As Congress debates health care reform, increasing attention is being paid to the question of how reform can be financed, even though no major decisions on financing have been announced by key lawmakers.

Earlier this week, the Congressional Budget Office (CBO) released estimates for proposals from the Senate Health, Education, Labor and Pensions (HELP) Committee and the Senate Finance Committee. The HELP proposal was clearly only a partial proposal, as it did not yet include several expected provisions that would likely further reduce health care costs overall, and it's unclear how complete was the Finance proposal that CBO also scored. (It seems unlikely that the Finance proposal was complete given that Finance Committee chairman Max Baucus has long been laboring to create bipartisan consensus.)

Nevertheless, the costs estimates, $1 trillion over ten years for the HELP proposal and $1.6 trillion over ten years for the Finance proposal, have prompted some to say the proposals should be scaled back. Senator Baucus stated a desire to hold the total cost under $1 trillion -- an entirely arbitrary number. The Finance Committee subsequently released plans for a scaled back health care plan that would not include a public option and that would provide far less support to help poor and working class families obtain health insurance.

Over in the House, the Ways and Means Committee is reported to be considering several revenue options, some of which are progressive (like a surtax on high-income people and the President's proposed limit on the benefits of itemized deductions for high-income people). But there are some items on the list that would impact low- and middle-income families, like a national sales tax and its cousin, a value-added tax (VAT), and a simple increase in the flat rate Medicare tax.

There Is Another Way

Congress does not need to scale back reform and it does not need to turn to regressive revenue sources. First, there are ways to reduce the costs of a plan that involve stronger reforms rather than weaker reforms. For example, a public plan could more aggressively compete with private insurance and force down the costs of care overall.

Second, if health care reform will require additional revenue, then Congress has several options to raise revenue in progressive ways. That is the message that the Rebuild and Renew America Now (RRAN) coalition is taking to America in the coming weeks. The religious organizations, service-providers, unions, advocates and other types of organizations that belong to RRAN have turned their attention to educating Congress and the public about the myriad ways that Congress can raise substantial sums of revenue without hurting struggling families and without harming the economy.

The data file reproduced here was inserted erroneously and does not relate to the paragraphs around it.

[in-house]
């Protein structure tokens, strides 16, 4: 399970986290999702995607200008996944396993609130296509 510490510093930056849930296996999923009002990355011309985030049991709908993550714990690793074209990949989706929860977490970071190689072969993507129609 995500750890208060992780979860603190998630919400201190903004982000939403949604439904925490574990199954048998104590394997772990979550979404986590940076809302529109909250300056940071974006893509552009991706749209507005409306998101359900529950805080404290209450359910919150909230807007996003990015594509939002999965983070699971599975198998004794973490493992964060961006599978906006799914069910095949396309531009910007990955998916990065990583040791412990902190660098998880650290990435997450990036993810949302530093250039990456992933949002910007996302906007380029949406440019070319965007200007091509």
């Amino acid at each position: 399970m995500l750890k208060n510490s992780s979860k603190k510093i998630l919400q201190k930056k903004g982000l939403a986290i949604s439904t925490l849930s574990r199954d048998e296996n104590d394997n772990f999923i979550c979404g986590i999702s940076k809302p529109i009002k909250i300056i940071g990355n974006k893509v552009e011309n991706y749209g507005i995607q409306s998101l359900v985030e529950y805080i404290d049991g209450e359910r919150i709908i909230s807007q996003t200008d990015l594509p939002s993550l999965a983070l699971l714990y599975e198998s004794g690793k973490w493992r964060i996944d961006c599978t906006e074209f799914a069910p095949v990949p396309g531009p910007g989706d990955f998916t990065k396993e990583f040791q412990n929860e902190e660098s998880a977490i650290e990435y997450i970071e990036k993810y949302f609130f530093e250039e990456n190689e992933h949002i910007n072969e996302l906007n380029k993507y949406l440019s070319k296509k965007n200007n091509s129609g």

These progressive financing options include the many revenue-raising provisions the President proposed in his budget to fund health care and several other initiatives. (See the CTJ report explaining these options put forth by the President.) They also include several additional options formulated by CTJ and endorsed by Health Care for America Now (HCAN) and RRAN. (See CTJ's report laying out these additional progressive revenue options to fund health care reform.)

The Medicare Tax

For example, Congress might want to expand the Medicare tax, given that it is the one tax we currently have that is dedicated to health care. But there is a much better way than simply increasing the single rate (currently 1.45 percent paid by employees and another 1.45 percent paid by employers) that applies to all wages and salaries. As the CTJ report on health care financing options explains, the Medicare tax currently only applies to wages and salaries. This means that a wealthy person whose income takes the form of capital gains, stock dividends and interest could pay no Medicare tax at all in a given year, while someone who works for a living but has a much smaller income will pay the Medicare tax on every dollar they earn.

To address this obvious unfairness, Congress could extend the Medicare tax to apply to the investment income that is currently exempt. CTJ's report includes a version of this that would raise over $40 billion a year even while exempting most of the investment income of seniors. This would primarily impact just the richest one percent of taxpayers and would simply end an unfair feature of our tax system.

President Obama's Proposal to Limit Itemized Deductions for the Rich

There are plenty of other progressive revenue options (laid out in both reports) which Congress can turn to, particularly the President's proposal to limit the benefits of itemized deductions to 28 percent. Currently itemized deductions subsidize certain activities (like buying a house) through the tax code, and it subsidizes them at a higher rate for high-income people than it does for low-income people.

For example, the itemized deduction for home mortgage interest is supposed to encourage home ownership, but it does so in an outrageously unfair manner. Someone rich enough to be in the 35 percent income tax bracket will save $350 for each thousand dollars they spend on home mortgage interest, while a family in the 15 percent tax bracket will save only $150 for each thousand dollars they spend on home mortgage interest. The President would reduce, but not eliminate, this disparity by limiting the savings for each dollar of deductions to 28 cents.

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